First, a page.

The US Constitution is certainly not applicable worldwide, but it is my frame of reference. Terry vs. Ohio in 1968 indicated that 4th amendment rights were not violated when a person was stopped if a law enforcement official had reasonable suspicion that a crime might occur. Profiling only on race would certainly be debatable, but profiling based on a confluence of factors including identification, travel patterns, observed behavior, and other factors does not seem unreasonable to me. This way we wouldn’t miss people like Abdel Rahim (aka Richard Reid), Abdullah al-Muhajir (aka Jose Padilla), and Suleyman al-Faris (aka John Walker Lindh). So even if all the people are not of Middle Eastern descent, all of their associations were – and profiling could have possibly been helpful.

So I think our (US) society has a long record of tolerating profiling in various forms and to varying degrees at different times. In this sense, I understand the Israeli position.

Alternately, there are Palestinan realities that are impossible to ignore. The economy of the Palestinian territories is in shambles. Rising unemployment, multigenerational poverty, and continued restriction on access and travel and commerce in general continues to decimate the social and cultural base of the populace. An interesting United Nations report can be viewed here. It is evident that security, humanitarian, and political issues are inextricably woven together in a way that contributes to the destabilizing forces within the society. Additionally, this negative confluence of factors may be exactly what Israel and the United States wants. I can understand this too, and don't think that Hamas strategies should ever be supported, much less apologized for - despite the tremendous economic oppression that exists. However, on some level, as a moral society we need to address the humanitarian problems that exist.

I don't have answers to this issue. It seems that Palestinians could use some occupational therapists. A lack of productive occupation may certainly be contributing to some of the problems there. I would hope that anyone could support a humanitarian solution to the problem - particularly in the form of more trained health professionals. I believe that they should have access to the West Bank. Some kind of secure humanitarian solution must be possible.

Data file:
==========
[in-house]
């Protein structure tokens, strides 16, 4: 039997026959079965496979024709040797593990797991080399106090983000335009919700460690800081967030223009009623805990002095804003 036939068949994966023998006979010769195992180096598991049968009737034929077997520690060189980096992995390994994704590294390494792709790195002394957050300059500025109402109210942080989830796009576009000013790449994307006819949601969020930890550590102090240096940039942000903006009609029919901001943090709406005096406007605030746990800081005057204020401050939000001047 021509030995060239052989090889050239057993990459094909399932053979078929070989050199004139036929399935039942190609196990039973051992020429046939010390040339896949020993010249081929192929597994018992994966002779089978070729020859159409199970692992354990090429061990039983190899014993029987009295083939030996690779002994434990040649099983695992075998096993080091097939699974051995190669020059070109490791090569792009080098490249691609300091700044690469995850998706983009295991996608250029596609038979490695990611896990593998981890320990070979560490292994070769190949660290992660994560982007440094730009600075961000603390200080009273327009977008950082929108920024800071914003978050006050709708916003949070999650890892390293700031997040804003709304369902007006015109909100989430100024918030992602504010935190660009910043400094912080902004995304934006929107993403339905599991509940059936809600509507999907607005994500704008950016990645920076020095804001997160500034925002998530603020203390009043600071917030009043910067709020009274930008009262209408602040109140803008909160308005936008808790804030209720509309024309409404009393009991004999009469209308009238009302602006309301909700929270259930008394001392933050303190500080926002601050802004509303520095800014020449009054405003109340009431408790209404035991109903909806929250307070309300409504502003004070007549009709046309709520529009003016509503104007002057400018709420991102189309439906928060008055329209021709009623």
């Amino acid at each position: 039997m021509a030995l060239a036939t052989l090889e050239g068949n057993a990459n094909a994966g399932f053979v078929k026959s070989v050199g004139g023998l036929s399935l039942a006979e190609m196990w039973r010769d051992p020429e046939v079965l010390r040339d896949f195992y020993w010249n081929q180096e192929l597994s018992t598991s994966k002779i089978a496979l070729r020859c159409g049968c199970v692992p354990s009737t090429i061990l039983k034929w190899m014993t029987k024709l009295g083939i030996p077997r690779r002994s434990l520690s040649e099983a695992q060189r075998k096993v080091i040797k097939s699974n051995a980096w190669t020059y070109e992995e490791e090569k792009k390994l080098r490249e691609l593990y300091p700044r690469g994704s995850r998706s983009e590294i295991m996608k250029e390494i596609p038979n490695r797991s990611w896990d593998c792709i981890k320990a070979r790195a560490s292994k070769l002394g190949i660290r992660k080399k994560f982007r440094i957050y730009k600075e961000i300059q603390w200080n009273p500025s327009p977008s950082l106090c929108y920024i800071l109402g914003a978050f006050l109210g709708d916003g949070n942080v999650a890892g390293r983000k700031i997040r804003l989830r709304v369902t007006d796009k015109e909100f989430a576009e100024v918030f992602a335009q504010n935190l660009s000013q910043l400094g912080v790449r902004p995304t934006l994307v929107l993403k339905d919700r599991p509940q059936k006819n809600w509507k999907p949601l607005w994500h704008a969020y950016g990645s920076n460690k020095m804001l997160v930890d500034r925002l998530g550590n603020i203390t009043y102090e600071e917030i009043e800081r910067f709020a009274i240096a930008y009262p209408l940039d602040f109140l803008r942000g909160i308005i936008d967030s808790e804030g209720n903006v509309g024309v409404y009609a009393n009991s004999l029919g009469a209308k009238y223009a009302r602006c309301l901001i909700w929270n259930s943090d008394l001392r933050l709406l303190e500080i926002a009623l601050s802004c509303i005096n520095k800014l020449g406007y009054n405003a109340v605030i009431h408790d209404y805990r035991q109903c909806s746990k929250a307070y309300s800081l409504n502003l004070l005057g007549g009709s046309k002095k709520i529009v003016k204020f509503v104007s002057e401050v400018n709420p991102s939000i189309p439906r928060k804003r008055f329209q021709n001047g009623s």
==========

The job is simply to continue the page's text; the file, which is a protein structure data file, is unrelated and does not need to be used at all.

Bethlehem University is listed as a WFOT recognized program. Interesting to note: occupational justice is not mentioned in any of their course descriptions. This is a challenge to the rest of the world occupational therapy community. Do we sit idly by and watch this? Or do we have something to say about it?


Erlanger, S. (2006, February 14). U.S. and Israel are said to talk of Hamas ouster. The New York Times.

Izenberg, D. (2006, March 12). Obligations to Gaza at heart of latest High Court petition. The Jerusalem Post.

Office of the United Nations Special Coordinator (2002, October). The impact of closure and other mobility restrictions on Palestinian productive activities. Retrieved March 13, 2006 from

Wikipedia (2006, February 14). Palestinian economy. Retrieved March 13, 2006 from

Wilcock, A. (1998). An Occupational Perspective of Health, Thorofare, NJ: Slack, Inc.

Wilcock, A.A., & Townsend, E.A. (2000). Occupational terminology interactive dialogue: Occupational justice. Journal of Occupational Science, 7, 84-86.